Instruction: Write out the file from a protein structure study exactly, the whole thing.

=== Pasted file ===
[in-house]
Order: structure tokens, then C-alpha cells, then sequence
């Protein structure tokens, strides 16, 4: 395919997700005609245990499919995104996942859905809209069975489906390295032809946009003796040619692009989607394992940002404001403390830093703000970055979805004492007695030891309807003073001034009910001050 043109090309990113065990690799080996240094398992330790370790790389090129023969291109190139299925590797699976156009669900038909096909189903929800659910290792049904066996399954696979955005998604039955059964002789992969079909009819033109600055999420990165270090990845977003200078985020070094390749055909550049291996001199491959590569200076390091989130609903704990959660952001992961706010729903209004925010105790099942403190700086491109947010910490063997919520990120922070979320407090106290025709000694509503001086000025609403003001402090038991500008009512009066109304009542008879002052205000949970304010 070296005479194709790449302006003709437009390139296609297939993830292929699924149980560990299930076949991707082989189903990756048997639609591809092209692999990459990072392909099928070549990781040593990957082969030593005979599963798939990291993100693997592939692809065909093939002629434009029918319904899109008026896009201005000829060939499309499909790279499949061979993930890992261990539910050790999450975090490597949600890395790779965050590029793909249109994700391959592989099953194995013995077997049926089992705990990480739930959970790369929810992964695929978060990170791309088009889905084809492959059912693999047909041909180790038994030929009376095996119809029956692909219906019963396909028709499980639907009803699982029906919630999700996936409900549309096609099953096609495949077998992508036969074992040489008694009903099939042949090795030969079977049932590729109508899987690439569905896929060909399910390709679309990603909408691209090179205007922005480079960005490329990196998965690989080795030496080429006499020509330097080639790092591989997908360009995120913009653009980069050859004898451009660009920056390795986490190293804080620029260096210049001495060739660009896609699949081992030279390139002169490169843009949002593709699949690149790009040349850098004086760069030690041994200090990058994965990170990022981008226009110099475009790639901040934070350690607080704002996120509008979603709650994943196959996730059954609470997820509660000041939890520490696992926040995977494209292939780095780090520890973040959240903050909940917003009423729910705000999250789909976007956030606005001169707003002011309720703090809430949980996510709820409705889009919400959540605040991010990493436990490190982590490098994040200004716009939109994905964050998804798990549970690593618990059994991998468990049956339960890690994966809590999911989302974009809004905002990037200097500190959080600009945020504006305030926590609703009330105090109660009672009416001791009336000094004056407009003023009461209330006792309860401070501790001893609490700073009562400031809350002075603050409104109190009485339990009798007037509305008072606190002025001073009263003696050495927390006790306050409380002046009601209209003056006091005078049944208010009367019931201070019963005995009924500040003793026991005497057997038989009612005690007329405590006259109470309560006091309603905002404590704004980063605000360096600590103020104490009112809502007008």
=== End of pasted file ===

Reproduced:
[in-house]
Order: structure tokens, then C-alpha cells, then sequence
């Protein structure tokens, strides 16, 4: 395919997700005609245990499919995104996942859905809209069975489906390295032809946009003796040619692009989607394992940002404001403390830093703000970055979805004492007695030891309807003073001034009910001050 043109090309990113065990690799080996240094398992330790370790790389090129023969291109190139299925590797699976156009669900038909096909189903929800659910290792049904066996399954696979955005998604039955059964002789992969079909009819033109600055999420990165270090990845977003200078985020070094390749055909550049291996001199491959590569200076390091989130609903704990959660952001992961706010729903209004925010105790099942403190700086491109947010910490063997919520990120922070979320407090106290025709000694509503001086000025609403003001402090038991500008009512009066109304009542008879002052205000949970304010 070296005479194709790449302006003709437009390139296609297939993830292929699924149980560990299930076949991707082989189903990756048997639609591809092209692999990459990072392909099928070549990781040593990957082969030593005979599963798939990291993100693997592939692809065909093939002629434009029918319904899109008026896009201005000829060939499309499909790279499949061979993930890992261990539910050790999450975090490597949600890395790779965050590029793909249109994700391959592989099953194995013995077997049926089992705990990480739930959970790369929810992964695929978060990170791309088009889905084809492959059912693999047909041909180790038994030929009376095996119809029956692909219906019963396909028709499980639907009803699982029906919630999700996936409900549309096609099953096609495949077998992508036969074992040489008694009903099939042949090795030969079977049932590729109508899987690439569905896929060909399910390709679309990603909408691209090179205007922005480079960005490329990196998965690989080795030496080429006499020509330097080639790092591989997908360009995120913009653009980069050859004898451009660009920056390795986490190293804080620029260096210049001495060739660009896609699949081992030279390139002169490169843009949002593709699949690149790009040349850098004086760069030690041994200090990058994965990170990022981008226009110099475009790639901040934070350690607080704002996120509008979603709650994943196959996730059954609470997820509660000041939890520490696992926040995977494209292939780095780090520890973040959240903050909940917003009423729910705000999250789909976007956030606005001169707003002011309720703090809430949980996510709820409705889009919400959540605040991010990493436990490190982590490098994040200004716009939109994905964050998804798990549970690593618990059994991998468990049956339960890690994966809590999911989302974009809004905002990037200097500190959080600009945020504006305030926590609703009330105090109660009672009416001791009336000094004056407009003023009461209330006792309860401070501790001893609490700073009562400031809350002075603050409104109190009485339990009798007037509305008072606190002025001073009263003696050495927390006790306050409380002046009601209209003056006091005078049944208010009367019931201070019963005995009924500040003793026991005497057997038989009612005690007329405590006259109470309560006091309603905002404590704004980063605000360096600590103020104490009112809502007008």